If Theresa May follows through on Tuesday with details of her plan for a hard Brexit, she will be taking her country on its first steps toward an economic and social crisis.
Already, financial markets have given their verdict on the prospect of a Britain outside of the single market, the customs union and the European Court of Justice: The pound has fallen below $1.20, the yield on 10-year government bonds has more than doubled to 1.3%, and inflation expectations over the same horizon are nearing 3.7%. There will be more pain ahead.
Exiting the European Union is a delicate balancing act between the vastly different expectations of the electorate, of investors and of Britain’s European allies. Voters were told they would save money. Investors, who fuel Britain’s services and manufacturing industries, want to avoid uncertainty. European countries, Britain’s largest commercial partners, are asking for a clear negotiating strategy.
Keeping all three sides happy will be difficult. We estimate that a hard Brexit would cost at least £140 billion ($171 billion), or 7.5% of gross domestic product, from job losses, lower investment and inflation eroding wages. Promising savings to the electorate and lower taxes to investors, and asking Europe to pay the bill, as Mrs. May’s government has done, is unrealistic.
The problem runs a lot deeper than the immediate debate about the terms of Britain’s departure. The U.K. needs to rethink its entire economy to thrive outside the EU. Over the past 40 years, the country flourished thanks to the opening of the single market. Since it joined the single market in 1973, Britain became Europe’s hub for services and doubled its GDP per capita.
Yet its unbalanced economic model, concentrated on exporting services and importing goods and human capital, has also made Britain overreliant on finance and on the same countries from which it wants to sever ties. As one Chinese businessman said to me after the Brexit vote, “Britain is the door to Europe. Without Europe, it’s just a door.”
Mrs. May’s predecessor, David Cameron, identified these weaknesses in his 2015 general-election campaign and called for a plan to make Britain an industrial powerhouse. Yet while in government, he implemented a strategy based on heavy public borrowing and incentives to boost house prices. Such plans boosted confidence, house prices, consumption and GDP, but left public and private debt higher and failed to improve wages. Today, household debt levels are on their way back to precrisis highs, while housing affordability remains at record lows.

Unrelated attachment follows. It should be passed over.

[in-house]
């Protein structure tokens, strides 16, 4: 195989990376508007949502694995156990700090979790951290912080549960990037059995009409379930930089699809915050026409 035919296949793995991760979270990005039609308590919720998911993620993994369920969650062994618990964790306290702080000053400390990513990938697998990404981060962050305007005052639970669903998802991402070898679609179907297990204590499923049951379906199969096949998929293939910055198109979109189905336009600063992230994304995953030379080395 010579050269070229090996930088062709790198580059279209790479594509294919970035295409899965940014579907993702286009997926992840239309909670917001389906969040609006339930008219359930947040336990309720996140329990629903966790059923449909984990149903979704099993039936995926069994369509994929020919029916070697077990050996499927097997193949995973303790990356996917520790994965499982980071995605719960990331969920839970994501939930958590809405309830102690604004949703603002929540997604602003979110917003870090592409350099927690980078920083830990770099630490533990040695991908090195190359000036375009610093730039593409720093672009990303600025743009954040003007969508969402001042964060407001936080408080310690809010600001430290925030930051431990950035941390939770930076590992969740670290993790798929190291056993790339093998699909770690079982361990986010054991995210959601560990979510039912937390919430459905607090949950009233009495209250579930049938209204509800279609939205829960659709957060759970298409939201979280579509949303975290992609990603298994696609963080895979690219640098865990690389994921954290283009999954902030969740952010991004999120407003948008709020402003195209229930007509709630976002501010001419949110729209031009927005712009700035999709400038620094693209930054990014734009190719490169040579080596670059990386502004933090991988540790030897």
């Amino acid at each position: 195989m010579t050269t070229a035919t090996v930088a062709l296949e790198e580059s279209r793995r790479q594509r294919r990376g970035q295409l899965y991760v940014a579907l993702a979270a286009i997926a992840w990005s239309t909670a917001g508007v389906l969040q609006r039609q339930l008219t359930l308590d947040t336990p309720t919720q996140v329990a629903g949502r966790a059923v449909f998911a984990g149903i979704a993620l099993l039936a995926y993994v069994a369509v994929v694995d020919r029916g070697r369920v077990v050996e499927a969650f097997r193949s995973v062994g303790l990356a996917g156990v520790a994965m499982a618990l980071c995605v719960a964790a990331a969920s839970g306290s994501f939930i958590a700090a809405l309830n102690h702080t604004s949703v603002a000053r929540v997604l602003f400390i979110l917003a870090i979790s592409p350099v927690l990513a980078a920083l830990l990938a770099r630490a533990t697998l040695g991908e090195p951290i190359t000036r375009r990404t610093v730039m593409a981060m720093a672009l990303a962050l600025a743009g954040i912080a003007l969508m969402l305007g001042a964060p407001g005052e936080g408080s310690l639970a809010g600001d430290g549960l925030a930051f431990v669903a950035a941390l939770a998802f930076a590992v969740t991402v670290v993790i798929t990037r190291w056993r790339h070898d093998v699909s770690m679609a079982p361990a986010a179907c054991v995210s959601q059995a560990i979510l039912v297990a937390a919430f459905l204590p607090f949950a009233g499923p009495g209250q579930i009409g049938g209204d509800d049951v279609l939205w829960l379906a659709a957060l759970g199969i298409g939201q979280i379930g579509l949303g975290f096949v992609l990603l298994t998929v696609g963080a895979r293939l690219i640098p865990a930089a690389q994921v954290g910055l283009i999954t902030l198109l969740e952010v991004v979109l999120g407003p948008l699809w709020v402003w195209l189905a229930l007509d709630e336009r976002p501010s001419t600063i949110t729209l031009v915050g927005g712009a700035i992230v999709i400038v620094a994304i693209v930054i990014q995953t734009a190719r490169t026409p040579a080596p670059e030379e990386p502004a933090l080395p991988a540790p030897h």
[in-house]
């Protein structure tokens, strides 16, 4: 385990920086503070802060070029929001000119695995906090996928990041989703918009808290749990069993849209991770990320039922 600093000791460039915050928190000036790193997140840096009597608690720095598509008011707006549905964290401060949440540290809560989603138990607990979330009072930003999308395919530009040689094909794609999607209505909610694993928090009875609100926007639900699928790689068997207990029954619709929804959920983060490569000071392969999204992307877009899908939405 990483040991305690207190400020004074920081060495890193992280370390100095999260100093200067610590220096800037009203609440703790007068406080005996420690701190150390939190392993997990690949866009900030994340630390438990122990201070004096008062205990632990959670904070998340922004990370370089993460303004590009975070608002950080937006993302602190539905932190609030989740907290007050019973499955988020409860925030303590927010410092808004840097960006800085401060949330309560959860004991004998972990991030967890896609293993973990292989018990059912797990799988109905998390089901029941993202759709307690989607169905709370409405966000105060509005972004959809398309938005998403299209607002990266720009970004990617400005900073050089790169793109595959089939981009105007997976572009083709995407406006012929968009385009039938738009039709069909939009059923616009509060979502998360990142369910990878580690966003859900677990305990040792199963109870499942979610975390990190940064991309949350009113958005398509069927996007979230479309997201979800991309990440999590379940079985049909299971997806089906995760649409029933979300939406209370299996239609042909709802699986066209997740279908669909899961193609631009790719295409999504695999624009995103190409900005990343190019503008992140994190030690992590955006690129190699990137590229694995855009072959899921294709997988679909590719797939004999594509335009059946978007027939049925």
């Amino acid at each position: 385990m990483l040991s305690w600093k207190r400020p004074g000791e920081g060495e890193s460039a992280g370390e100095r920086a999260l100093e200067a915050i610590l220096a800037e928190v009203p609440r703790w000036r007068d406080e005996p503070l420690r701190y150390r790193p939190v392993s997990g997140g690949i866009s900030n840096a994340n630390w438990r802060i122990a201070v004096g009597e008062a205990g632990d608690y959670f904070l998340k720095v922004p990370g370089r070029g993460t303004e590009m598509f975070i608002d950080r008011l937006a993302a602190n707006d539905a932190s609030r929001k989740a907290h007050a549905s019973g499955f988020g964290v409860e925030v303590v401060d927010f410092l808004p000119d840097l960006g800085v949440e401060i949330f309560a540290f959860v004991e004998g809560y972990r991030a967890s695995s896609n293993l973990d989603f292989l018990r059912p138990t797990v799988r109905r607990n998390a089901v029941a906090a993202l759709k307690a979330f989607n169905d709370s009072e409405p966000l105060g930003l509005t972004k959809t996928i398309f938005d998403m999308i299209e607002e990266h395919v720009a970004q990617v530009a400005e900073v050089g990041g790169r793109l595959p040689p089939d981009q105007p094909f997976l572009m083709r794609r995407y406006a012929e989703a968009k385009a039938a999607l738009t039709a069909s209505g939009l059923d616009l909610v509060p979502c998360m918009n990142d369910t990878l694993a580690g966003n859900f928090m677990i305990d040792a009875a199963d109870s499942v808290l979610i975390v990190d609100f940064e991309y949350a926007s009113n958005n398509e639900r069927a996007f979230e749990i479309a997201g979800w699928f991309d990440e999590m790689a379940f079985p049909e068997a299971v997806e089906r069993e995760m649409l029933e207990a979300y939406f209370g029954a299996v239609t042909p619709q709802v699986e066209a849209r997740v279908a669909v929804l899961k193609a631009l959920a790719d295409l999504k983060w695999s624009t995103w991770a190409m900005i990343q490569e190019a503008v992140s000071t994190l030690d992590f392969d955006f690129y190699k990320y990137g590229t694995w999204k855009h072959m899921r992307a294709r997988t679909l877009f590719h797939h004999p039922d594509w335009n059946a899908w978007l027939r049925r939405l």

Many Britons have been left out of this asset-rich and wage-poor recovery. According to a September poll by the Money Advice Services, 16.8 million people have less than £100 pounds in savings, while the Food Foundation tells us that 8.4 million, or the equivalent of the population of London, have insufficient food. The Department of Work and Pensions estimates that 3.9 million children were living in poverty in 2014-15. Britain has become a divided kingdom, and Brexit the symptom of a prolonged economic malaise, not its cure.
Without a realistic transition strategy, stagflation will be the result of a falling currency and slowing investment. As Britain imports more than it exports, a weak pound will boost inflation more than growth. Rising household leverage will leave the Bank of England with little room to hike rates. Rather than countering the hit with a public stimulus, Chancellor Philip Hammond didn’t rule out his response could be to make Britain “the tax haven of Europe.”
What Britain needs is a new growth model, one that diversifies away from London and financial services, and promotes sustainable investment in infrastructure and research. It needs new homes, not plans to boost the prices of existing ones. It needs inclusive education, giving all children a chance, not just the ones born in the right neighborhoods. It also needs a tax system that isn’t a haven for landlords and the global rich at the expense of income-earners.
In her speech on Tuesday, Theresa May will call for unity, respect of workers’ rights and for an inclusive Britain. If she is serious about it, then the government should present concrete plans to build at least 200,000 homes a year, eliminating loopholes allowing developers to build luxury buy-to-rent properties and circumvent social-housing requirements. To reduce inequality, Mrs. May should focus on inclusive education: The top 7% privately educated graduates makes up more than two-thirds of judges and the House of Lords, and nearly half of journalists and diplomats, according to the Social Mobility and Child Poverty Commission.
Most importantly, Mrs. May should be honest about the cost of Brexit: job losses, inflation and prolonged uncertainty will hurt everyone—the poorest first. Movements in the financial markets show that investors already see through her empty promises.
The article was originally published by The Wall Street Journal, on January 16, 2017.